The pepper spray had hardly cleared the air before the first batch of Black Friday numbers started rolling in, offering signs of optimism for the larger holiday season and helping kick off a surge in the stock market. ComScore reported online Black Friday sales were up 26% year over year, while IBM put the increase at 24.3%. Figures for offline shopping, including those from the National Retail Federation and ShopperTrak, were also generally positive.
At RKG, we've been analyzing aggregate holiday paid search performance for a sample of clients that have been working with us for at least 19 months. This is the same grouping of well-established programs that we've used for our quarterly reviews, which have generally tracked well with the results that the search engines report. Here's our take on the holiday data so far:
Early Q4 Growth Continues Through Black Friday
For the first half of Q4 we saw a 43% YoY increase in non-brand paid search spend, and that growth has continued right through Thanksgiving and the Black Friday weekend:
Our clients' year over year increases in ad spend really seemed to ramp up towards the end of Q3 and revenue has kept pace. On Black Friday, we saw a 43% YoY increase ad spend, which was right in line with our average of the first half of Q4. Ad spend on Thanksgiving Day was up 42%, so we didn't see a dramatic change in shopping behavior within the week from year to year.
Interestingly, spend growth in the fourth quarter has been driven by click-through rate increases rather than higher costs-per-click:
On Black Friday, CTRs were up 29% YoY while CPCs were up just 2%. While some paid search traffic growth is surely cannibalistic of offline sales, retailers are likely seeing PPC cannibalize organic search traffic to some extent as well due to changes the engines, particularly Google, have made to the SERP, which are drawing more attention to the paid listings.
Looking at these results another way, with November 1st normalized to 100%, we can get a better sense of the spikes retailers see when holiday shopping really kicks in. Again, here are paid search ad spend and revenue:
After several weeks with normal ups and downs, Black Friday ad spend jumps to 56% above 11/1 levels. Ad revenue rises even farther, to 92% above 11/1 levels. Taking those together, here's our view of return-on-ad-spend by day:
Generally speaking, as long as budgets are flexible and efficiency goals haven't changed, we would hope to see ROAS remain fairly constant even as traffic surges. Here we see that ROAS did jump to about 23% above November 1st levels on Black Friday. I should point out that these figures are not accounting for the time of click, so the ROAS jump may be the result of earlier clicks converting on Black Friday after promotions began.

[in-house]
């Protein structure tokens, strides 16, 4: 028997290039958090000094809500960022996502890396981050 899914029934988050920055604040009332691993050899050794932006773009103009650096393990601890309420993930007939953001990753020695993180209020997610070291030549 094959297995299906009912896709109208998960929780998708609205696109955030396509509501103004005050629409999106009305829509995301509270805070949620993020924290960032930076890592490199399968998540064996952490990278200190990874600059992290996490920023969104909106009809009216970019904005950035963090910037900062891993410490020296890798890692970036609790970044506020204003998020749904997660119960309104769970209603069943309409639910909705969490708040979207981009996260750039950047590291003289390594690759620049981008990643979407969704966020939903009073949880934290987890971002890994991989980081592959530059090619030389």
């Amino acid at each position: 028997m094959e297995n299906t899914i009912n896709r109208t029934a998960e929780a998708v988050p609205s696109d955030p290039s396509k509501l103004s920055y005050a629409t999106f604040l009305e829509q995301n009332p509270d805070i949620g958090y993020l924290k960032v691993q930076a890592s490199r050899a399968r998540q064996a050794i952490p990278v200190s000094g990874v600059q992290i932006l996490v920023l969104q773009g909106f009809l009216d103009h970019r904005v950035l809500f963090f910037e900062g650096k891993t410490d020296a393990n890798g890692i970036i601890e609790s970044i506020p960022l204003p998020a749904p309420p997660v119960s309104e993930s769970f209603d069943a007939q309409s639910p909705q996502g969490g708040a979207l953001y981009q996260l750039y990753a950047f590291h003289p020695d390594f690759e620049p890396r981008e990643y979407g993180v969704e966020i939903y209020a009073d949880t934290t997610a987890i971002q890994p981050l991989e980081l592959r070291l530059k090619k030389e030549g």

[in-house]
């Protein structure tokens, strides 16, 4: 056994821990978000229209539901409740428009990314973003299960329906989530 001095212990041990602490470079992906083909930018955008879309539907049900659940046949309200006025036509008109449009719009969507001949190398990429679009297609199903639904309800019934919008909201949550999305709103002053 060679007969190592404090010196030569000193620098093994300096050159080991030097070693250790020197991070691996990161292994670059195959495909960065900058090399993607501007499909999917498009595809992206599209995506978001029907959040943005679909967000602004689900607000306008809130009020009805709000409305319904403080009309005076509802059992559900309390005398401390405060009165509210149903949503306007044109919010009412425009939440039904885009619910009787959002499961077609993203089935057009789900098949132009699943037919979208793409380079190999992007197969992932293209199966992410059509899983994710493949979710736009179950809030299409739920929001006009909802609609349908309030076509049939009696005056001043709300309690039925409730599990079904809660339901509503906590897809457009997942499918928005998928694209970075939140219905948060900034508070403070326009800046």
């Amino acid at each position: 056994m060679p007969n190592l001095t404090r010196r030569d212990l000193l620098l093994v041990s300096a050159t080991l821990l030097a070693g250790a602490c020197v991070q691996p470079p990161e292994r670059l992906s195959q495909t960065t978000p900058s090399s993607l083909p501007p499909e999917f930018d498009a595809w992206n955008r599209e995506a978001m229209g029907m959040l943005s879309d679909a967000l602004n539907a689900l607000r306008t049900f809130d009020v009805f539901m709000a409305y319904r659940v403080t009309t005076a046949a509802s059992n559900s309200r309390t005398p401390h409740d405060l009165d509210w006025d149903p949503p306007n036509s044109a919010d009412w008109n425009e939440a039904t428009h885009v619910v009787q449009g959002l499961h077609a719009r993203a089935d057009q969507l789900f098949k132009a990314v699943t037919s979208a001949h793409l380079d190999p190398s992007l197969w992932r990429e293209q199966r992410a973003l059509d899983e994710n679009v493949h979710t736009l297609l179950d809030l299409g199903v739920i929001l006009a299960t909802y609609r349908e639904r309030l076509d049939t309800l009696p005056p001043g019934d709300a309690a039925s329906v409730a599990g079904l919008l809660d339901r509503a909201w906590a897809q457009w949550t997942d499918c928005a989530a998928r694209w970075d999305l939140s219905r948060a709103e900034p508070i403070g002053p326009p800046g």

IBM's Smarter Commerce report included a number of interesting data points around mobile traffic. They estimated that 14.3% of Black Friday traffic was mobile, with the iPad alone accounting for 4.8% of traffic. In our data we saw "mobile" traffic surge to account for 11.5% of Black Friday traffic:
I put mobile in quotation marks above because tablet users are generally lumped with smartphone users even though their shopping behavior, as we pointed out two months after the first iPad was released, suggests they are better grouped with desktop and laptop users. Tablet time of day usage also suggests they are not commonly used on-the-go like a smartphone. That said, we did see a significant spike in tablet traffic around Black Friday:
Since it accounts for about 94% of tablet traffic, above is our view of iPad's share of paid search click traffic. We see the iPad's share jump from about 4% at the beginning of November to around 6% over Black Friday weekend. It's possible consumers see the iPad as the ultimate shopping device, or maybe usage spiked due to so many of us traveling for Thanksgiving. While normal tablet usage correlates closely with the hours most people are at home, we'd also expect tablet owners to take them along on trips. With some predicting a prolonged surge in mobile+tablet usage in December, it should be telling how tablet share trends over the next week now that everyone's back to work.
Cyber Monday and Beyond
While this holiday season seems off to a great start, we'll have to remain cautiously optimistic about the potential for the next few weeks. Last year also looked incredibly promising through Cyber Monday, but year over year growth fell back to earth shortly thereafter. We've suggested before that holiday sales may become increasingly front-loaded as consumers become accustomed to getting the best deals on the big event days like Black Friday and Cyber Monday.
Here ad spend is normalized such that three weeks before Thanksgiving (TG -3) equals 100%. In 2010, spend peaked the week of Cyber Monday while 2009 spend levels didn't peak for another two weeks.
Here's hoping that this year looks more like 2009 than 2010.